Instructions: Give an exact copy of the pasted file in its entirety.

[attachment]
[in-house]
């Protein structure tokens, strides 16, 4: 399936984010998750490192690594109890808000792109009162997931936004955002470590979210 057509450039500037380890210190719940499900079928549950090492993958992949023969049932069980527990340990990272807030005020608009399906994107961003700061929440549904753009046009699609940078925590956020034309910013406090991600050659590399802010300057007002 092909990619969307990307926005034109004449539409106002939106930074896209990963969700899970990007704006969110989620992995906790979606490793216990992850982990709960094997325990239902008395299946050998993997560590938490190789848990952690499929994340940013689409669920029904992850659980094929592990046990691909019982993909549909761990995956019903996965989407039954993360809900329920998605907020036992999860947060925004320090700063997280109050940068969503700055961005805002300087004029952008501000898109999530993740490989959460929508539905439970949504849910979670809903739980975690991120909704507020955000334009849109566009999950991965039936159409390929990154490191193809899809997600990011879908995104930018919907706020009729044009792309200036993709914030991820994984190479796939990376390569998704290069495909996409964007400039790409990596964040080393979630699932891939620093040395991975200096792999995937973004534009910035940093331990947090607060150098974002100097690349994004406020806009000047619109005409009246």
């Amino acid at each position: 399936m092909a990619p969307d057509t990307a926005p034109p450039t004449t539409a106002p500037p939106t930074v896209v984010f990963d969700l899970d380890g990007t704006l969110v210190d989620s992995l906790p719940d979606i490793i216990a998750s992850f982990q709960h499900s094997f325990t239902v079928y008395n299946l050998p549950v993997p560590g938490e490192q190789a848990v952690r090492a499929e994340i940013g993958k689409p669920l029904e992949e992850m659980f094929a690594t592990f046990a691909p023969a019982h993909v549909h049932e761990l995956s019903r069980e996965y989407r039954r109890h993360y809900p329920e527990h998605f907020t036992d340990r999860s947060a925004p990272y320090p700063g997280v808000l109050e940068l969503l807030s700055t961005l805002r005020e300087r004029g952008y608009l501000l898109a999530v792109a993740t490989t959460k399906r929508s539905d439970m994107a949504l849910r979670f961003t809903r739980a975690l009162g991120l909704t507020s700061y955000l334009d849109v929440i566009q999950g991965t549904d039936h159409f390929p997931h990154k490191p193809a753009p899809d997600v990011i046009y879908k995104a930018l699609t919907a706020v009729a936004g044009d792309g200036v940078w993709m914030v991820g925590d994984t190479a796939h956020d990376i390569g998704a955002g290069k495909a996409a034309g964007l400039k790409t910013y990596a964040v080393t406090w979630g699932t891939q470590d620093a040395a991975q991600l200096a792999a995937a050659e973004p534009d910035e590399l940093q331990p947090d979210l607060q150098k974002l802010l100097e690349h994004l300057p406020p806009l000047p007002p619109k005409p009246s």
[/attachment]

[in-house]
């Protein structure tokens, strides 16, 4: 399936984010998750490192690594109890808000792109009162997931936004955002470590979210 057509450039500037380890210190719940499900079928549950090492993958992949023969049932069980527990340990990272807030005020608009399906994107961003700061929440549904753009046009699609940078925590956020034309910013406090991600050659590399802010300057007002 092909990619969307990307926005034109004449539409106002939106930074896209990963969700899970990007704006969110989620992995906790979606490793216990992850982990709960094997325990239902008395299946050998993997560590938490190789848990952690499929994340940013689409669920029904992850659980094929592990046990691909019982993909549909761990995956019903996965989407039954993360809900329920998605907020036992999860947060925004320090700063997280109050940068969503700055961005805002300087004029952008501000898109999530993740490989959460929508539905439970949504849910979670809903739980975690991120909704507020955000334009849109566009999950991965039936159409390929990154490191193809899809997600990011879908995104930018919907706020009729044009792309200036993709914030991820994984190479796939990376390569998704290069495909996409964007400039790409990596964040080393979630699932891939620093040395991975200096792999995937973004534009910035940093331990947090607060150098974002100097690349994004406020806009000047619109005409009246």
């Amino acid at each position: 399936m092909a990619p969307d057509t990307a926005p034109p450039t004449t539409a106002p500037p939106t930074v896209v984010f990963d969700l899970d380890g990007t704006l969110v210190d989620s992995l906790p719940d979606i490793i216990a998750s992850f982990q709960h499900s094997f325990t239902v079928y008395n299946l050998p549950v993997p560590g938490e490192q190789a848990v952690r090492a499929e994340i940013g993958k689409p669920l029904e992949e992850m659980f094929a690594t592990f046990a691909p023969a019982h993909v549909h049932e761990l995956s019903r069980e996965y989407r039954r109890h993360y809900p329920e527990h998605f907020t036992d340990r999860s947060a925004p990272y320090p700063g997280v808000l109050e940068l969503l807030s700055t961005l805002r005020e300087r004029g952008y608009l501000l898109a999530v792109a993740t490989t959460k399906r929508s539905d439970m994107a949504l849910r979670f961003t809903r739980a975690l009162g991120l909704t507020s700061y955000l334009d849109v929440i566009q999950g991965t549904d039936h159409f390929p997931h990154k490191p193809a753009p899809d997600v990011i046009y879908k995104a930018l699609t919907a706020v009729a936004g044009d792309g200036v940078w993709m914030v991820g925590d994984t190479a796939h956020d990376i390569g998704a955002g290069k495909a996409a034309g964007l400039k790409t910013y990596a964040v080393t406090w979630g699932t891939q470590d620093a040395a991975q991600l200096a792999a995937a050659e973004p534009d910035e590399l940093q331990p947090d979210l607060q150098k974002l802010l100097e690349h994004l300057p406020p806009l000047p007002p619109k005409p009246s």